The only reasonable conclusion to draw from this is that blue cats are extremely boat shy, which means floats are deadly on blue cats because they suspend the bait above the bottom and present it far enough away to encourage skittish blues to bite. Once the fish made up their minds to take bait, they tended to take it on the run. If a float started moving off quickly, the angler picked up the rod, engaged the spool, let the fish tighten up the line and then set the hook.

We enjoyed our best fishing early in the afternoon while dragging the floats over a subtle hump near a creek channel 200 yards offshore. The hump topped out at 36 feet and the blues were suspended at about 24 feet. Coleman and Tollerson kept the boat moving slowly, but the pace was faster than I would have thought possible for success, especially in such chilly water. “We move even faster when the water warms up,” Coleman says. “We often drift in winds up to ten miles per hour.”

When the wind is strong enough for drifting, the trolling motor adjusts the direction of the drift. In the absence of wind the trolling motor is used, as it was the day I fished with the pair. By late afternoon the air had warmed, the ice had melted from the boat and the sun had encouraged us to shuck our jackets. And I was no longer a skeptic.


Dangling live bait beneath floats fools blue catfish on Kerr Lake throughout the year. However, the peak fishing in April and May is the result of annual spawning urges that nudge the blues upstream toward the Dan and Roanoke rivers that feed the big impoundment. Consequently, the catfish congregate over main lake structures.

The one time blues stay put is when they settle into wintering holes on the main lake and in creek arms, often 40 to 45 feet deep. Winter holes change from year to year, but once you find the holding areas, you can return and catch blues through the cold months. The key at this time, as always, is the presence of baitfish.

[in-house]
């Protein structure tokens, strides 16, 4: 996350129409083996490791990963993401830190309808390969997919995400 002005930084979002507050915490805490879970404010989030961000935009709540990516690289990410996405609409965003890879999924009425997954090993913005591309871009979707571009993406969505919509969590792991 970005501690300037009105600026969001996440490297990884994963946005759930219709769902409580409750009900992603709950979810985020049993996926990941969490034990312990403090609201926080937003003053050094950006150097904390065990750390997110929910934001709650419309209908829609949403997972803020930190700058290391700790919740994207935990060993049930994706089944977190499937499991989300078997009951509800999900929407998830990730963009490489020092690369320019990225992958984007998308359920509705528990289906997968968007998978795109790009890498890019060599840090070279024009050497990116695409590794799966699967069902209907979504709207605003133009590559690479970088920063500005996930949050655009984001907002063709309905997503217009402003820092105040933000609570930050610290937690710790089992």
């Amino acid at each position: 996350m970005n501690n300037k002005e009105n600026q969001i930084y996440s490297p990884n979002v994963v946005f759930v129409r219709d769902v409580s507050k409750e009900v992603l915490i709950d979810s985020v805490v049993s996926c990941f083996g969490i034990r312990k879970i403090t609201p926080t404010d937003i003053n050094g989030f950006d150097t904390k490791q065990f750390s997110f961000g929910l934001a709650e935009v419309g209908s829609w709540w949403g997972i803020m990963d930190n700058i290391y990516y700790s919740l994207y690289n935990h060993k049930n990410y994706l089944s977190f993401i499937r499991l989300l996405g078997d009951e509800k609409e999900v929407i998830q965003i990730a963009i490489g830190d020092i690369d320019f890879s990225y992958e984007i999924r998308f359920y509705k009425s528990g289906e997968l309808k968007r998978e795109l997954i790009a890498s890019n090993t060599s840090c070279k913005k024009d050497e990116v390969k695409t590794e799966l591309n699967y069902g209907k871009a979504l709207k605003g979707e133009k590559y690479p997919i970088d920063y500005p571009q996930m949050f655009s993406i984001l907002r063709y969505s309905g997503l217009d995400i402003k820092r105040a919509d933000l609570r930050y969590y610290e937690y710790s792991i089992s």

While Coleman and Tollerson prefer to fish for blues during the day, their methods also produce at night. Some anglers who fish with floats claim the night bite is better in hot weather. The catfish tend to move closer to the surface after dark. Floats that light up are popular [see sidebar, page FB2]. If the light disappears, set the hook.

Bobber fishing for blues has gained a strong following at Kerr Lake, and it should work as well at other reservoirs that maintain healthy populations of these jumbo catfish. It might also succeed on any deep, slow-moving river that is home to big blues.

Cats After Dark

Useful tools to help you catch those night biters

If you hope to take advantage of a night bite, there are a few useful tools to take along that will make the fishing easier.

USE A LIGHT: Because it’s often difficult to tell when you’re getting a bite–assuming you’re using floats instead of tight-lining–buy a few bobbers designed to emit a glow. In fact, some of them are so bright that if you stop seeing them bobbing in the darkness, you’d better set the hook.

Night Bobby lighted floats, which are powered by small button batteries, are available from mail-order outlets such as Bass Pro Shops (800-227-7776) and cost about $5. Cyalume light sticks, which also are readily available from a variety of sources, can be fixed to the float with a rubber band (as shown above) or tied on the fishing line near the float. If nothing else, take along one of the small flashlights that attach to the bill of your fishing cap. These LED-enhanced lights range in price from about $5 to $20 or so.

WATCH THE SKY: Catfish can be very light-sensitive, and sometimes it’s better to forgo fishing a clear lake when the sun is shining. Fishing clear waters on cloudy days might be productive, but otherwise wait and fish after dark. Remember, too, that catfish activity often peaks at dawn, so stay on the water until then.–Keith Sutton

Light-as-Air Rainwear to Go

Designed for backpackers, it’s great angling gear, too

Spring is a great time to fish, but it’s also a wet time. When a spring shower rolls through, an angler has a choice of hiding under the closest bridge or donning a dependable rainsuit. When a bridge isn’t handy, hope you’re toting rainwear like the Solstice Discovery rainsuit.

Targeted mainly to the backpacking crowd, Solstice rain gear is made of lightweight Microshed HC fabric. The material is breathable, an attribute especially beneficial to anglers in warm climates. All seams are welded, rather than sewn, in order to keep water out. The jacket, available in four colors, weighs just over a pound. The pants, in black only, weigh 7 ounces. (Jacket, about $129, pants, $59; 503-239-6991;